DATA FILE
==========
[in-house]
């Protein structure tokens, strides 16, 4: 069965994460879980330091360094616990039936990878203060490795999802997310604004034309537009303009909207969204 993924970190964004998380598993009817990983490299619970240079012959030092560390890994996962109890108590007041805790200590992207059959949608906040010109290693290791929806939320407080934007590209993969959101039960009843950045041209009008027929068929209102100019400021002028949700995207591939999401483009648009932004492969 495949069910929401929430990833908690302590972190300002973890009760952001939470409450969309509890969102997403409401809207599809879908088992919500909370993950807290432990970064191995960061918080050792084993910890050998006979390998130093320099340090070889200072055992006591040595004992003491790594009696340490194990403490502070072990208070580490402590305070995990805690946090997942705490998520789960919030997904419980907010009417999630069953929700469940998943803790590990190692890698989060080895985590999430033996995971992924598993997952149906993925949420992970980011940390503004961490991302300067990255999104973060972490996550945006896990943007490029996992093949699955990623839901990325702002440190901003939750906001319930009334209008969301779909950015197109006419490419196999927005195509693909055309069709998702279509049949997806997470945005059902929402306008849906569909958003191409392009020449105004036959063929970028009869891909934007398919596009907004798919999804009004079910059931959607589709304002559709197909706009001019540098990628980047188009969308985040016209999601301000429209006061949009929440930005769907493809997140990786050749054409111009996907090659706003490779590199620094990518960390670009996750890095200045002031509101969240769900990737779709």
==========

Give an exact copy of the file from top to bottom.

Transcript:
[in-house]
């Protein structure tokens, strides 16, 4: 069965994460879980330091360094616990039936990878203060490795999802997310604004034309537009303009909207969204 993924970190964004998380598993009817990983490299619970240079012959030092560390890994996962109890108590007041805790200590992207059959949608906040010109290693290791929806939320407080934007590209993969959101039960009843950045041209009008027929068929209102100019400021002028949700995207591939999401483009648009932004492969 495949069910929401929430990833908690302590972190300002973890009760952001939470409450969309509890969102997403409401809207599809879908088992919500909370993950807290432990970064191995960061918080050792084993910890050998006979390998130093320099340090070889200072055992006591040595004992003491790594009696340490194990403490502070072990208070580490402590305070995990805690946090997942705490998520789960919030997904419980907010009417999630069953929700469940998943803790590990190692890698989060080895985590999430033996995971992924598993997952149906993925949420992970980011940390503004961490991302300067990255999104973060972490996550945006896990943007490029996992093949699955990623839901990325702002440190901003939750906001319930009334209008969301779909950015197109006419490419196999927005195509693909055309069709998702279509049949997806997470945005059902929402306008849906569909958003191409392009020449105004036959063929970028009869891909934007398919596009907004798919999804009004079910059931959607589709304002559709197909706009001019540098990628980047188009969308985040016209999601301000429209006061949009929440930005769907493809997140990786050749054409111009996907090659706003490779590199620094990518960390670009996750890095200045002031509101969240769900990737779709």